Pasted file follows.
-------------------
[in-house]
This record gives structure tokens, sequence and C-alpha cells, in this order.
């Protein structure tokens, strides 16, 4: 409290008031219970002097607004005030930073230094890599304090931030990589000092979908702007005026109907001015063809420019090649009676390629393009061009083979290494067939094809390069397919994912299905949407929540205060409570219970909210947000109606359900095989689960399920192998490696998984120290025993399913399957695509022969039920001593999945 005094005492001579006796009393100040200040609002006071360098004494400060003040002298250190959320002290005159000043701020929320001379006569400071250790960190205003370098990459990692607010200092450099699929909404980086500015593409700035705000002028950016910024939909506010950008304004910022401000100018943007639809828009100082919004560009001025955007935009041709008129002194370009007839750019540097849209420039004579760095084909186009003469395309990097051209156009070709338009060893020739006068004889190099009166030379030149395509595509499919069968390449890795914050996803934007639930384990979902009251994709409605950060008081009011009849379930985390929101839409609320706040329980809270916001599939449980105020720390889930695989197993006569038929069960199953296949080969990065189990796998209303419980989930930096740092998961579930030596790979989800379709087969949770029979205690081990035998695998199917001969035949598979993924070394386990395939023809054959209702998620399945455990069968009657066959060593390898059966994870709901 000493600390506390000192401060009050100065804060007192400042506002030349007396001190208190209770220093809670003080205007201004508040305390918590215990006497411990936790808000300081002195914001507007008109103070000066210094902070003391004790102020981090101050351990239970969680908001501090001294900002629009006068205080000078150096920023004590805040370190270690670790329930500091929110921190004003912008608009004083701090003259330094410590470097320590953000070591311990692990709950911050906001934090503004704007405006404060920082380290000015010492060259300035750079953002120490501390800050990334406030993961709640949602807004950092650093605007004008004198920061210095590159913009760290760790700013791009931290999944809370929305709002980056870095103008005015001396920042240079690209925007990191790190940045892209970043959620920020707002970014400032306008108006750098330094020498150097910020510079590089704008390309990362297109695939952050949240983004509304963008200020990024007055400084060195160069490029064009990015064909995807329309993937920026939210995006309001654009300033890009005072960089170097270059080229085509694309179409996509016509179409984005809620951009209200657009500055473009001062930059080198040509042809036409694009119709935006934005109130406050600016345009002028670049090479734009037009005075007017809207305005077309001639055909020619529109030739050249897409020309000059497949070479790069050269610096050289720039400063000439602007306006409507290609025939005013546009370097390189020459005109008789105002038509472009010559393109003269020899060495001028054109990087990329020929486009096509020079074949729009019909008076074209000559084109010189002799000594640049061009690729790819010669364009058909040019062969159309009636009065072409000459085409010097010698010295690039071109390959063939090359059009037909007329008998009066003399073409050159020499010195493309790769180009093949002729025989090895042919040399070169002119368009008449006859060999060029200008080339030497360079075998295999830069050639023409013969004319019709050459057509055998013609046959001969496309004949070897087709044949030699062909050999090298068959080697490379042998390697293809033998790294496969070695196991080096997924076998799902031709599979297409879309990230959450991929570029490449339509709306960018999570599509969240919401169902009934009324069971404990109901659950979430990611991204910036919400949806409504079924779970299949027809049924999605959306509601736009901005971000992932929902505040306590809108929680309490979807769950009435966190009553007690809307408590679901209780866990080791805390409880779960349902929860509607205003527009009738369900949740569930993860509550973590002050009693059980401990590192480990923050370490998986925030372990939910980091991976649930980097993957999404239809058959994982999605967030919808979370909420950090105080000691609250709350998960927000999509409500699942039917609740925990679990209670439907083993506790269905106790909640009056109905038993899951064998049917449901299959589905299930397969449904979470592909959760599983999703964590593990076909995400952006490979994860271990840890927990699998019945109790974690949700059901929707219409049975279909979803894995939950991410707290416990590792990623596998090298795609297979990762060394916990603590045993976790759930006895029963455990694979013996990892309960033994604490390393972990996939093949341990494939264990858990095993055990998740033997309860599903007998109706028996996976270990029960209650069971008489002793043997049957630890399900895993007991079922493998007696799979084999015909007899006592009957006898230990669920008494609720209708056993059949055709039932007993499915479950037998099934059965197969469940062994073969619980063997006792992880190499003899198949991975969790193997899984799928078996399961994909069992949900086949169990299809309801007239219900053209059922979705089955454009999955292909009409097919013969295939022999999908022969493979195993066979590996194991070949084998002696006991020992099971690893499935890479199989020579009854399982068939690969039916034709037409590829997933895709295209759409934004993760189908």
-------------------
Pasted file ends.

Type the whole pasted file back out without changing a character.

[in-house]
This record gives structure tokens, sequence and C-alpha cells, in this order.
């Protein structure tokens, strides 16, 4: 409290008031219970002097607004005030930073230094890599304090931030990589000092979908702007005026109907001015063809420019090649009676390629393009061009083979290494067939094809390069397919994912299905949407929540205060409570219970909210947000109606359900095989689960399920192998490696998984120290025993399913399957695509022969039920001593999945 005094005492001579006796009393100040200040609002006071360098004494400060003040002298250190959320002290005159000043701020929320001379006569400071250790960190205003370098990459990692607010200092450099699929909404980086500015593409700035705000002028950016910024939909506010950008304004910022401000100018943007639809828009100082919004560009001025955007935009041709008129002194370009007839750019540097849209420039004579760095084909186009003469395309990097051209156009070709338009060893020739006068004889190099009166030379030149395509595509499919069968390449890795914050996803934007639930384990979902009251994709409605950060008081009011009849379930985390929101839409609320706040329980809270916001599939449980105020720390889930695989197993006569038929069960199953296949080969990065189990796998209303419980989930930096740092998961579930030596790979989800379709087969949770029979205690081990035998695998199917001969035949598979993924070394386990395939023809054959209702998620399945455990069968009657066959060593390898059966994870709901 000493600390506390000192401060009050100065804060007192400042506002030349007396001190208190209770220093809670003080205007201004508040305390918590215990006497411990936790808000300081002195914001507007008109103070000066210094902070003391004790102020981090101050351990239970969680908001501090001294900002629009006068205080000078150096920023004590805040370190270690670790329930500091929110921190004003912008608009004083701090003259330094410590470097320590953000070591311990692990709950911050906001934090503004704007405006404060920082380290000015010492060259300035750079953002120490501390800050990334406030993961709640949602807004950092650093605007004008004198920061210095590159913009760290760790700013791009931290999944809370929305709002980056870095103008005015001396920042240079690209925007990191790190940045892209970043959620920020707002970014400032306008108006750098330094020498150097910020510079590089704008390309990362297109695939952050949240983004509304963008200020990024007055400084060195160069490029064009990015064909995807329309993937920026939210995006309001654009300033890009005072960089170097270059080229085509694309179409996509016509179409984005809620951009209200657009500055473009001062930059080198040509042809036409694009119709935006934005109130406050600016345009002028670049090479734009037009005075007017809207305005077309001639055909020619529109030739050249897409020309000059497949070479790069050269610096050289720039400063000439602007306006409507290609025939005013546009370097390189020459005109008789105002038509472009010559393109003269020899060495001028054109990087990329020929486009096509020079074949729009019909008076074209000559084109010189002799000594640049061009690729790819010669364009058909040019062969159309009636009065072409000459085409010097010698010295690039071109390959063939090359059009037909007329008998009066003399073409050159020499010195493309790769180009093949002729025989090895042919040399070169002119368009008449006859060999060029200008080339030497360079075998295999830069050639023409013969004319019709050459057509055998013609046959001969496309004949070897087709044949030699062909050999090298068959080697490379042998390697293809033998790294496969070695196991080096997924076998799902031709599979297409879309990230959450991929570029490449339509709306960018999570599509969240919401169902009934009324069971404990109901659950979430990611991204910036919400949806409504079924779970299949027809049924999605959306509601736009901005971000992932929902505040306590809108929680309490979807769950009435966190009553007690809307408590679901209780866990080791805390409880779960349902929860509607205003527009009738369900949740569930993860509550973590002050009693059980401990590192480990923050370490998986925030372990939910980091991976649930980097993957999404239809058959994982999605967030919808979370909420950090105080000691609250709350998960927000999509409500699942039917609740925990679990209670439907083993506790269905106790909640009056109905038993899951064998049917449901299959589905299930397969449904979470592909959760599983999703964590593990076909995400952006490979994860271990840890927990699998019945109790974690949700059901929707219409049975279909979803894995939950991410707290416990590792990623596998090298795609297979990762060394916990603590045993976790759930006895029963455990694979013996990892309960033994604490390393972990996939093949341990494939264990858990095993055990998740033997309860599903007998109706028996996976270990029960209650069971008489002793043997049957630890399900895993007991079922493998007696799979084999015909007899006592009957006898230990669920008494609720209708056993059949055709039932007993499915479950037998099934059965197969469940062994073969619980063997006792992880190499003899198949991975969790193997899984799928078996399961994909069992949900086949169990299809309801007239219900053209059922979705089955454009999955292909009409097919013969295939022999999908022969493979195993066979590996194991070949084998002696006991020992099971690893499935890479199989020579009854399982068939690969039916034709037409590829997933895709295209759409934004993760189908």